The platform would be the center piece of an integrated air-defense systems breeching team and would provide freedom of maneuver in a multi-domain battle, the document said.
The Army released a request for proposals for FARA in early October. Submissions from industry are due in December.
While Schloesser would not divulge details about what Bell could offer for the effort, he said the company was very interested in it and that it had already had discussions with Army leaders.
“You should expect Bell to have … a lot of capability up its sleeves and lots of great ideas,” he said.
Tim Malia, Sikorsky’s director of future vertical lift light, said the company’s S-97 Raider demonstrator — which is based on the company’s X2 technology — would fit the bill for FARA. While Raider may be on the smaller side for the effort, the company has the ability to easily scale, he said.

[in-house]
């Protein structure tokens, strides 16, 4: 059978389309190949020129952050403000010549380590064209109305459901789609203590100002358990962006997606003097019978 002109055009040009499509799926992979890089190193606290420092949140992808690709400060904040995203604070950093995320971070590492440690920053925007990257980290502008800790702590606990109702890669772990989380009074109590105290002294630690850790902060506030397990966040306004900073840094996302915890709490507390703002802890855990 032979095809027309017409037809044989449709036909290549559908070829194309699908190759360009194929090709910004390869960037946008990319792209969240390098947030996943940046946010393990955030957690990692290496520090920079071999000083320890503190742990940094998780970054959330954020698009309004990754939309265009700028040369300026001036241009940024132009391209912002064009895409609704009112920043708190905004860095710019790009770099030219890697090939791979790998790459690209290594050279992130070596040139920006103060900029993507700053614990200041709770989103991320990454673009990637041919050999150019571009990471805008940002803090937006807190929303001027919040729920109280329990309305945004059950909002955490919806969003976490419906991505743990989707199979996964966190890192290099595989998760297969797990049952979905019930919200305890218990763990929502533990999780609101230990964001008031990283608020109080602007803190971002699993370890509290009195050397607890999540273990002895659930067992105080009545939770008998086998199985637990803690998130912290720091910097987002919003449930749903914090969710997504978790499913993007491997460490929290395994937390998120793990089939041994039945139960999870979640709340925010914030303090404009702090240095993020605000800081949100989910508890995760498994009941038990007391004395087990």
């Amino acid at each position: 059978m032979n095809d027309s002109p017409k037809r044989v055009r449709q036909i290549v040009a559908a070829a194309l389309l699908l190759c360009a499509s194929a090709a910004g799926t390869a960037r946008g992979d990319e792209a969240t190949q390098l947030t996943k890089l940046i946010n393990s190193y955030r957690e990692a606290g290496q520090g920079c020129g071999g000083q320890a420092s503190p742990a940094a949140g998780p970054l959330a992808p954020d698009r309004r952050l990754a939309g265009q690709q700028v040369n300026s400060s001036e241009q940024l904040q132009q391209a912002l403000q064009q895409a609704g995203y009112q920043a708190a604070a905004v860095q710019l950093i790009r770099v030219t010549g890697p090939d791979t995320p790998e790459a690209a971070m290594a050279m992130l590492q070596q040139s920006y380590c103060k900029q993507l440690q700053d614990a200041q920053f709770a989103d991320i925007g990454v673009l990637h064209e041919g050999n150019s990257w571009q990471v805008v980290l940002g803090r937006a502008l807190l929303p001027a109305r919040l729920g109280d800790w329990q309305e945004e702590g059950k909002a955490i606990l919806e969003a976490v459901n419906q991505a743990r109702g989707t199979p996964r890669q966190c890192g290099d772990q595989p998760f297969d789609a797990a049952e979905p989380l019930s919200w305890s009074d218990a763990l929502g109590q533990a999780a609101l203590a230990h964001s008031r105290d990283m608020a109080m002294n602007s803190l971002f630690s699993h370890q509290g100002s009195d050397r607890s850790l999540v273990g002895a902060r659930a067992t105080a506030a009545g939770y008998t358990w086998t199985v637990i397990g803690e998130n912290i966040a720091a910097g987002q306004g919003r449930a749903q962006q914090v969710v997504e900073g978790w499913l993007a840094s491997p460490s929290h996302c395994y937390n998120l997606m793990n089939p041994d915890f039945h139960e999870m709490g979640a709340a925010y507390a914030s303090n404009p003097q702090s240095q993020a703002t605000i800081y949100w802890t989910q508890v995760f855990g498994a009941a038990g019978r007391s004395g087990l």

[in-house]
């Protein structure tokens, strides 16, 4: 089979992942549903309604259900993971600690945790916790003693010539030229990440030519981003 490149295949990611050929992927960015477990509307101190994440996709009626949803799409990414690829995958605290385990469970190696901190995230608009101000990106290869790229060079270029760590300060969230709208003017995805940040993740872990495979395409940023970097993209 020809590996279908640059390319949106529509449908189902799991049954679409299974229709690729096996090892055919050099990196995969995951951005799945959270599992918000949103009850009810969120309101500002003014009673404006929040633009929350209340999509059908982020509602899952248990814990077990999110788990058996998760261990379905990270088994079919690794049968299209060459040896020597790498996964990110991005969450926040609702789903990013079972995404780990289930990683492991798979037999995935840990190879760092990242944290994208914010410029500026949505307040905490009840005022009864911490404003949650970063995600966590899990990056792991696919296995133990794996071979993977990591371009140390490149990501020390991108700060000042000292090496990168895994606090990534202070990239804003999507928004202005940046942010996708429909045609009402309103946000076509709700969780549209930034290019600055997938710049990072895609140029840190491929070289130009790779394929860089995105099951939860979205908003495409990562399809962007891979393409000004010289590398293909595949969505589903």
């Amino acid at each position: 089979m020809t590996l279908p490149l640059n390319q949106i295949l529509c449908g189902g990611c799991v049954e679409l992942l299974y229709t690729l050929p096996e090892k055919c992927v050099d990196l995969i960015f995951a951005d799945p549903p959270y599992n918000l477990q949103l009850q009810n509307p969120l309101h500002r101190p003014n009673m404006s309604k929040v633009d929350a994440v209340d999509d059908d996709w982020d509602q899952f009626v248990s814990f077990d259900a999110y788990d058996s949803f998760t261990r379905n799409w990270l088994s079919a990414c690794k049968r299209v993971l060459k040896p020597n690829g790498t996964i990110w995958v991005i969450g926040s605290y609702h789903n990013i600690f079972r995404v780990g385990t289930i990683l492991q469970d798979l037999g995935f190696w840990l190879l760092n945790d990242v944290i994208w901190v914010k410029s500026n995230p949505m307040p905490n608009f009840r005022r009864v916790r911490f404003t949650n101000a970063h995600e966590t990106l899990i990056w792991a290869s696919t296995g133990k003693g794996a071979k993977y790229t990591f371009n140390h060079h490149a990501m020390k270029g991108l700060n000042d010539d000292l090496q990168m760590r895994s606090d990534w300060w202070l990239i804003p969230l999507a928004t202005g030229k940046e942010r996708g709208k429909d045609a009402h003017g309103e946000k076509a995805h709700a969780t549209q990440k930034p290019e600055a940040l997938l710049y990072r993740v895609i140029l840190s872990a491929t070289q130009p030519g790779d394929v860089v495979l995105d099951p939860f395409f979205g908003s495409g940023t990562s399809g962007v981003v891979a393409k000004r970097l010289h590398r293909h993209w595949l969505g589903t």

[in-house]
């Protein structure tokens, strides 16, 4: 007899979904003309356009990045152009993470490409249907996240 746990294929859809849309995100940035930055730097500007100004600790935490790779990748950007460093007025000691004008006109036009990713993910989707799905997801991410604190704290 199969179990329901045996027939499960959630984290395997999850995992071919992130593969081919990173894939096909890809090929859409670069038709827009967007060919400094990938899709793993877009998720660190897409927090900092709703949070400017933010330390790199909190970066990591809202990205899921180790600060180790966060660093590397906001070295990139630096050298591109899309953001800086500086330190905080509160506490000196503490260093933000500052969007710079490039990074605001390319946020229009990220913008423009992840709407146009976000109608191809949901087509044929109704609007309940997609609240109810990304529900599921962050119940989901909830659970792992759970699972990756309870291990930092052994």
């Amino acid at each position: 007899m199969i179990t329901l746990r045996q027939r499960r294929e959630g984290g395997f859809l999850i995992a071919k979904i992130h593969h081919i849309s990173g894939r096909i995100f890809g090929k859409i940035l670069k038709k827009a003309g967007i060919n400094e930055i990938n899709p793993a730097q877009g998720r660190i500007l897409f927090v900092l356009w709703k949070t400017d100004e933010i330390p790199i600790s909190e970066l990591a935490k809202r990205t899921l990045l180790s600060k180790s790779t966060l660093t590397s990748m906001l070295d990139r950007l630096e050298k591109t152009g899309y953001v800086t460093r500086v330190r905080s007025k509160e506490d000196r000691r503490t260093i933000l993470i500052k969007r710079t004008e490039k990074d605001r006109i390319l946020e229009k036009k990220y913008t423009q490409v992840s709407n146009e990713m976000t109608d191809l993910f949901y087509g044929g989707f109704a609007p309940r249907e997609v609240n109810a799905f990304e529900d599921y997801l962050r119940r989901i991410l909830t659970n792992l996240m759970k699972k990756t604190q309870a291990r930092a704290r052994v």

“What we would be doing for FARA is in between [Raider and Defiant] … but much, much closer to the Raider size,” he said. “What we’re showing is that we can do anything. We can scale anything inside of that band of X2.”
Last year, flight testing on the Raider was halted after the aircraft experienced a “hard landing.” However, a second prototype is up and running, he noted.
The company has hit each of its flight test objectives this year, he said. In early October, Sikorsky announced that the Raider had exceeded flight speeds of more than 200 knots.
Part 1: New Soldier Lethality Technologies on the Way
Part 2: Army Working to Fill Air-and-Missile Defense Gaps
Part 3: Big Challenges Face Army in Quest to Revamp Network
Part 5: Next-Gen Combat Vehicle to Require Emerging Tech
Update: This article has been updated to reflect new information about the FARA request for proposals and the Raider's flight speed.
Topics: Army News, Defense Department, Land Forces